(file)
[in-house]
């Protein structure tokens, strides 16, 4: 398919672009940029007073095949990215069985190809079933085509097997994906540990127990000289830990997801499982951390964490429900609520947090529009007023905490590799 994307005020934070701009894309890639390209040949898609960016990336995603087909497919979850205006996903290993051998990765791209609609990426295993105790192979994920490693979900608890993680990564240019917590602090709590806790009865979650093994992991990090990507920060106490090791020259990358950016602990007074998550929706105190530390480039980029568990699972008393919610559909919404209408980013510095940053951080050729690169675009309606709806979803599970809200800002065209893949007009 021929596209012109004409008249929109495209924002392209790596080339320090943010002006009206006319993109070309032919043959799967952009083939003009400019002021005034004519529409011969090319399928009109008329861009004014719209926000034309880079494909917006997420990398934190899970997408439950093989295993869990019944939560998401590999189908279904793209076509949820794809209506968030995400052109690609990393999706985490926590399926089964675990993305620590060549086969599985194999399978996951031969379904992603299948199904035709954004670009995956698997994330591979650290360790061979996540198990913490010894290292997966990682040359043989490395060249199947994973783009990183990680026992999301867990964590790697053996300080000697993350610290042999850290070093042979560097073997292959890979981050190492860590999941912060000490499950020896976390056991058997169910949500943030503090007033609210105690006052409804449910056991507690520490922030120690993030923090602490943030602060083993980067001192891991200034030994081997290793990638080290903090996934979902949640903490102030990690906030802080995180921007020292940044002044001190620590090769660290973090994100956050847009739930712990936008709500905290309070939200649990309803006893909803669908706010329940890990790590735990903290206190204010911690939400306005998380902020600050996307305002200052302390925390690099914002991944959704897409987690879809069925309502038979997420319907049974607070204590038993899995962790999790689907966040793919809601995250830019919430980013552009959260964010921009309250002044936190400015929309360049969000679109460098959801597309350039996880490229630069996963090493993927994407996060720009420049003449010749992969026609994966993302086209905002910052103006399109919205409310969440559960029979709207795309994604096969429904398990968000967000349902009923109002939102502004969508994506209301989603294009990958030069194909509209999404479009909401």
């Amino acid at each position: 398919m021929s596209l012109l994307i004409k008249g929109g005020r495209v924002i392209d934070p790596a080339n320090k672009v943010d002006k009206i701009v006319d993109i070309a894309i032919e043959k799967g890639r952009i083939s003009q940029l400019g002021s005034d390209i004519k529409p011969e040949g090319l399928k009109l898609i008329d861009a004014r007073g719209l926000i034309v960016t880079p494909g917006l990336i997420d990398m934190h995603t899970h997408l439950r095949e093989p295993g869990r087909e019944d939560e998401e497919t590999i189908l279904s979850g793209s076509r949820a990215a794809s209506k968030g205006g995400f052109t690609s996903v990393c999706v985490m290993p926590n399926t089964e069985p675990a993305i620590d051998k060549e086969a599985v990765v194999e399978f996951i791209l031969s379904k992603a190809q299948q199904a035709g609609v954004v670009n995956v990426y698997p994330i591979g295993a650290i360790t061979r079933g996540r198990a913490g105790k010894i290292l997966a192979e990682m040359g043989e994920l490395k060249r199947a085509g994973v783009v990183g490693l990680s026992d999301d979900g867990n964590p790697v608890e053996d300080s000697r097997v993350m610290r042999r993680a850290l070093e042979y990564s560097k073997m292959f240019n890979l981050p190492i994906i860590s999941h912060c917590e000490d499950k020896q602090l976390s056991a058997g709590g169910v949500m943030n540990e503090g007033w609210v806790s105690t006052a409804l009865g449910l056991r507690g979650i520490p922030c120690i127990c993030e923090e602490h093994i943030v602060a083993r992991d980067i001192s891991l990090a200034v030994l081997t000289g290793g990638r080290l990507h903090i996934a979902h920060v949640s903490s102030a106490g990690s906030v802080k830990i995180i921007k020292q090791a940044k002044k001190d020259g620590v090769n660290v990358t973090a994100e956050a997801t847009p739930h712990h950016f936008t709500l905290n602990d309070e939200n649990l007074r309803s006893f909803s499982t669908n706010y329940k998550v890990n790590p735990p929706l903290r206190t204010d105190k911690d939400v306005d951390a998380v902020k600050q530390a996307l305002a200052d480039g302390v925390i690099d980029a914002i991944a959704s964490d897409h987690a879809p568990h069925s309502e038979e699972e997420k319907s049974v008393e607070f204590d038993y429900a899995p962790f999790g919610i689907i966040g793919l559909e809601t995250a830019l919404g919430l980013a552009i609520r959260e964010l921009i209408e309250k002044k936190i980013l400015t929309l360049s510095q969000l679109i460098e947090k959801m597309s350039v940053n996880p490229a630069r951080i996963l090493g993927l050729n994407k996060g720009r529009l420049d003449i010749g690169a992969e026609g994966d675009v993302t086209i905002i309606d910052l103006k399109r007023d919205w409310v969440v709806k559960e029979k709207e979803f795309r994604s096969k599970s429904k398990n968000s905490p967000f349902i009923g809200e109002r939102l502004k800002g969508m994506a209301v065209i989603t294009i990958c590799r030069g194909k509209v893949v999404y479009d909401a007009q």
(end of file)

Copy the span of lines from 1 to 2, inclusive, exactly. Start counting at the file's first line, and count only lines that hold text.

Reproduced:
[in-house]
């Protein structure tokens, strides 16, 4: 398919672009940029007073095949990215069985190809079933085509097997994906540990127990000289830990997801499982951390964490429900609520947090529009007023905490590799 994307005020934070701009894309890639390209040949898609960016990336995603087909497919979850205006996903290993051998990765791209609609990426295993105790192979994920490693979900608890993680990564240019917590602090709590806790009865979650093994992991990090990507920060106490090791020259990358950016602990007074998550929706105190530390480039980029568990699972008393919610559909919404209408980013510095940053951080050729690169675009309606709806979803599970809200800002065209893949007009 021929596209012109004409008249929109495209924002392209790596080339320090943010002006009206006319993109070309032919043959799967952009083939003009400019002021005034004519529409011969090319399928009109008329861009004014719209926000034309880079494909917006997420990398934190899970997408439950093989295993869990019944939560998401590999189908279904793209076509949820794809209506968030995400052109690609990393999706985490926590399926089964675990993305620590060549086969599985194999399978996951031969379904992603299948199904035709954004670009995956698997994330591979650290360790061979996540198990913490010894290292997966990682040359043989490395060249199947994973783009990183990680026992999301867990964590790697053996300080000697993350610290042999850290070093042979560097073997292959890979981050190492860590999941912060000490499950020896976390056991058997169910949500943030503090007033609210105690006052409804449910056991507690520490922030120690993030923090602490943030602060083993980067001192891991200034030994081997290793990638080290903090996934979902949640903490102030990690906030802080995180921007020292940044002044001190620590090769660290973090994100956050847009739930712990936008709500905290309070939200649990309803006893909803669908706010329940890990790590735990903290206190204010911690939400306005998380902020600050996307305002200052302390925390690099914002991944959704897409987690879809069925309502038979997420319907049974607070204590038993899995962790999790689907966040793919809601995250830019919430980013552009959260964010921009309250002044936190400015929309360049969000679109460098959801597309350039996880490229630069996963090493993927994407996060720009420049003449010749992969026609994966993302086209905002910052103006399109919205409310969440559960029979709207795309994604096969429904398990968000967000349902009923109002939102502004969508994506209301989603294009990958030069194909509209999404479009909401």